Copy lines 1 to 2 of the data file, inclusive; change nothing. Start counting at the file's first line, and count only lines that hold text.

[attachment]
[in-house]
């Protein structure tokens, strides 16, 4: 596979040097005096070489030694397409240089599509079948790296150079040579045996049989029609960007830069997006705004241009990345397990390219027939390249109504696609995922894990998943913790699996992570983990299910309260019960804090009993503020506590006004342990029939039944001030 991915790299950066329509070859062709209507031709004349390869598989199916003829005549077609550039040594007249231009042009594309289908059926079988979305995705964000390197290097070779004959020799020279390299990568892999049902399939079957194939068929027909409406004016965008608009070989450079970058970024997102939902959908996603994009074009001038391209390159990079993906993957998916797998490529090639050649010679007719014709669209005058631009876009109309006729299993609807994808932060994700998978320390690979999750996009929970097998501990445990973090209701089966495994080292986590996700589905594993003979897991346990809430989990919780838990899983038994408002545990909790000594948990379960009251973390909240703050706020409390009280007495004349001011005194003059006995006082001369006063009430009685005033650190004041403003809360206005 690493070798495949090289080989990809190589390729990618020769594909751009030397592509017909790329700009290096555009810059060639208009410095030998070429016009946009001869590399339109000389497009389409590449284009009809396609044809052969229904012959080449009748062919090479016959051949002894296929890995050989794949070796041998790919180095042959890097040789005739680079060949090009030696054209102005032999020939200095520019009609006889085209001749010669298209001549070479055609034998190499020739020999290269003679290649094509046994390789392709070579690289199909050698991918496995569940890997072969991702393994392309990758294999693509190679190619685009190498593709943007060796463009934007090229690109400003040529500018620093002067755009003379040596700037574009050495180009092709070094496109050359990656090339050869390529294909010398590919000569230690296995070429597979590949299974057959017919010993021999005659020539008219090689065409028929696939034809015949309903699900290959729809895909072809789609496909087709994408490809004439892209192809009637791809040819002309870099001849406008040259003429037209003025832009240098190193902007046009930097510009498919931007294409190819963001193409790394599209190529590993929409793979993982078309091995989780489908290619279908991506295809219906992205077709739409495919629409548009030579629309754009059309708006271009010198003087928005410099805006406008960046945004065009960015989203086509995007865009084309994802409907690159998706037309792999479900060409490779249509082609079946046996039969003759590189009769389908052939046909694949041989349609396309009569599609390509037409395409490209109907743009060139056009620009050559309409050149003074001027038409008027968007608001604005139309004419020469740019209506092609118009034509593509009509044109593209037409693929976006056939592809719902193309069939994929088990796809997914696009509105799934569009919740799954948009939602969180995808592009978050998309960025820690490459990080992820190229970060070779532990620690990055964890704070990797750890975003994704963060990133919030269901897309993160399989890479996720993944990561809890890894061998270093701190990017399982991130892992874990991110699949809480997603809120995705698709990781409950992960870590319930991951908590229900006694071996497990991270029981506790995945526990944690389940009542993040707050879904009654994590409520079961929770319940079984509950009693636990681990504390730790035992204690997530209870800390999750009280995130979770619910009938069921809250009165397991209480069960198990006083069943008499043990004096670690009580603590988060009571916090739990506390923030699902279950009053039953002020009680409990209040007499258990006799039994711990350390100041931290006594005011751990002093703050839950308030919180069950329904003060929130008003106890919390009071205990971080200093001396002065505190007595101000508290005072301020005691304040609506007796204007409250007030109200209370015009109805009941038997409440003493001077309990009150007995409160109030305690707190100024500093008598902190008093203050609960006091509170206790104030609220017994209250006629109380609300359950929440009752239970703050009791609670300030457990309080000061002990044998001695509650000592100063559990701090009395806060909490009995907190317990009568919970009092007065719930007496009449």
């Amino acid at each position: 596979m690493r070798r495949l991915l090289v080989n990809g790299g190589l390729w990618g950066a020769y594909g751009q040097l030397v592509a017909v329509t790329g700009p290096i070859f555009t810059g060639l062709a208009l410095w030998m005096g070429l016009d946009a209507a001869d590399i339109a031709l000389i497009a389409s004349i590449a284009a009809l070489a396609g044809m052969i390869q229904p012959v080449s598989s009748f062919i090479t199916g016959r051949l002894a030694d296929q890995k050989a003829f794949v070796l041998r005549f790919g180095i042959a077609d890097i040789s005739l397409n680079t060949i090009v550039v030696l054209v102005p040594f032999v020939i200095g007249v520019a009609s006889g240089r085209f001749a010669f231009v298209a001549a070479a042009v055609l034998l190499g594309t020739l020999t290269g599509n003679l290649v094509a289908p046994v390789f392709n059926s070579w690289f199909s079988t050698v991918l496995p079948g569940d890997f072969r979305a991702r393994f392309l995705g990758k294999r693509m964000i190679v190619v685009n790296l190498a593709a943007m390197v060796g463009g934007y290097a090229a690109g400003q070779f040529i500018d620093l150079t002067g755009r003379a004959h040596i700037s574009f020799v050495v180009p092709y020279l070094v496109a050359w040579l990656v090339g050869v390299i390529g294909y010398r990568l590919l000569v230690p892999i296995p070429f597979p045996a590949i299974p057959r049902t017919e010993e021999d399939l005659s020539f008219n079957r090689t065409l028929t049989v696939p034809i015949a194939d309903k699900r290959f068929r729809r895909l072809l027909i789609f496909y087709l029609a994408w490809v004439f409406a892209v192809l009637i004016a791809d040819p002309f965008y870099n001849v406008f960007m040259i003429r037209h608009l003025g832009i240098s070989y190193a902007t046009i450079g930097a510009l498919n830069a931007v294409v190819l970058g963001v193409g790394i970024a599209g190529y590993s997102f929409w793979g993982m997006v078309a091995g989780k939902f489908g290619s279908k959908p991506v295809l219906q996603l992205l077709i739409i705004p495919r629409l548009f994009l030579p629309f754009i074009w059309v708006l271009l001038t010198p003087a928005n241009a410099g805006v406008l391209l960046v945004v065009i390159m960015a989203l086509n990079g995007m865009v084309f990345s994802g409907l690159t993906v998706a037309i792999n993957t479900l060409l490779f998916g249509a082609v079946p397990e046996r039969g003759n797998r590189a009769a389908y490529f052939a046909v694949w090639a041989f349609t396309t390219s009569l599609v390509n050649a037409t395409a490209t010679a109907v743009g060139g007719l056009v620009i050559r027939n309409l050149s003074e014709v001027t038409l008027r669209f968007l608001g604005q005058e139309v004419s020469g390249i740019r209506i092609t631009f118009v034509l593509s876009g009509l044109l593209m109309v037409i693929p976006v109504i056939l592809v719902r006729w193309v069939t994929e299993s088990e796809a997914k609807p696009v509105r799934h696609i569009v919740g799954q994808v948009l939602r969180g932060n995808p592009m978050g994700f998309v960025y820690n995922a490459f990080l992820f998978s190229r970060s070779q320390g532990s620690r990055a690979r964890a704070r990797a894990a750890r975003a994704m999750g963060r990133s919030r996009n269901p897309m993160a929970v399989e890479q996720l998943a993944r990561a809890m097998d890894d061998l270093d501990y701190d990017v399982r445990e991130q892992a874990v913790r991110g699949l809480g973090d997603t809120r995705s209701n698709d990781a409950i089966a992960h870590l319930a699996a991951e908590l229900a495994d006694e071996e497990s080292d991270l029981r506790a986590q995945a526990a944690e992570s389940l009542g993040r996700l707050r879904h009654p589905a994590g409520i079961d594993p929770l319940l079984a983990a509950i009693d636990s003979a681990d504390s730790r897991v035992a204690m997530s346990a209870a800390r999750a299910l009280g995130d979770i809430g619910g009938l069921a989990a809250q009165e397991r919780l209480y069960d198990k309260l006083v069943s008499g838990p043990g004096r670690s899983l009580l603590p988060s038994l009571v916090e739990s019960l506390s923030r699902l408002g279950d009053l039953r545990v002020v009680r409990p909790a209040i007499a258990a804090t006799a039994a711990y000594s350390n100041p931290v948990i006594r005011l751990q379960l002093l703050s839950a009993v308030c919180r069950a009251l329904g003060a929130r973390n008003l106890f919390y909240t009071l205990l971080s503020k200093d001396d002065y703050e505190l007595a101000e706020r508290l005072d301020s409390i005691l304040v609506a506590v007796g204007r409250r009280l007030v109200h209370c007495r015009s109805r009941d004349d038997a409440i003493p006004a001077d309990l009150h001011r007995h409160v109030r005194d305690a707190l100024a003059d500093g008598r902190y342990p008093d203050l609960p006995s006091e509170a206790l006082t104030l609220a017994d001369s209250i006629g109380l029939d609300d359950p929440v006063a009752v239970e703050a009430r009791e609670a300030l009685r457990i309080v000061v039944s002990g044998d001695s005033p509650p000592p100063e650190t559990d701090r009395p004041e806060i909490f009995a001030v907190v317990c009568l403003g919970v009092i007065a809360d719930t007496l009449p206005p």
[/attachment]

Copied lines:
[in-house]
């Protein structure tokens, strides 16, 4: 596979040097005096070489030694397409240089599509079948790296150079040579045996049989029609960007830069997006705004241009990345397990390219027939390249109504696609995922894990998943913790699996992570983990299910309260019960804090009993503020506590006004342990029939039944001030 991915790299950066329509070859062709209507031709004349390869598989199916003829005549077609550039040594007249231009042009594309289908059926079988979305995705964000390197290097070779004959020799020279390299990568892999049902399939079957194939068929027909409406004016965008608009070989450079970058970024997102939902959908996603994009074009001038391209390159990079993906993957998916797998490529090639050649010679007719014709669209005058631009876009109309006729299993609807994808932060994700998978320390690979999750996009929970097998501990445990973090209701089966495994080292986590996700589905594993003979897991346990809430989990919780838990899983038994408002545990909790000594948990379960009251973390909240703050706020409390009280007495004349001011005194003059006995006082001369006063009430009685005033650190004041403003809360206005 690493070798495949090289080989990809190589390729990618020769594909751009030397592509017909790329700009290096555009810059060639208009410095030998070429016009946009001869590399339109000389497009389409590449284009009809396609044809052969229904012959080449009748062919090479016959051949002894296929890995050989794949070796041998790919180095042959890097040789005739680079060949090009030696054209102005032999020939200095520019009609006889085209001749010669298209001549070479055609034998190499020739020999290269003679290649094509046994390789392709070579690289199909050698991918496995569940890997072969991702393994392309990758294999693509190679190619685009190498593709943007060796463009934007090229690109400003040529500018620093002067755009003379040596700037574009050495180009092709070094496109050359990656090339050869390529294909010398590919000569230690296995070429597979590949299974057959017919010993021999005659020539008219090689065409028929696939034809015949309903699900290959729809895909072809789609496909087709994408490809004439892209192809009637791809040819002309870099001849406008040259003429037209003025832009240098190193902007046009930097510009498919931007294409190819963001193409790394599209190529590993929409793979993982078309091995989780489908290619279908991506295809219906992205077709739409495919629409548009030579629309754009059309708006271009010198003087928005410099805006406008960046945004065009960015989203086509995007865009084309994802409907690159998706037309792999479900060409490779249509082609079946046996039969003759590189009769389908052939046909694949041989349609396309009569599609390509037409395409490209109907743009060139056009620009050559309409050149003074001027038409008027968007608001604005139309004419020469740019209506092609118009034509593509009509044109593209037409693929976006056939592809719902193309069939994929088990796809997914696009509105799934569009919740799954948009939602969180995808592009978050998309960025820690490459990080992820190229970060070779532990620690990055964890704070990797750890975003994704963060990133919030269901897309993160399989890479996720993944990561809890890894061998270093701190990017399982991130892992874990991110699949809480997603809120995705698709990781409950992960870590319930991951908590229900006694071996497990991270029981506790995945526990944690389940009542993040707050879904009654994590409520079961929770319940079984509950009693636990681990504390730790035992204690997530209870800390999750009280995130979770619910009938069921809250009165397991209480069960198990006083069943008499043990004096670690009580603590988060009571916090739990506390923030699902279950009053039953002020009680409990209040007499258990006799039994711990350390100041931290006594005011751990002093703050839950308030919180069950329904003060929130008003106890919390009071205990971080200093001396002065505190007595101000508290005072301020005691304040609506007796204007409250007030109200209370015009109805009941038997409440003493001077309990009150007995409160109030305690707190100024500093008598902190008093203050609960006091509170206790104030609220017994209250006629109380609300359950929440009752239970703050009791609670300030457990309080000061002990044998001695509650000592100063559990701090009395806060909490009995907190317990009568919970009092007065719930007496009449």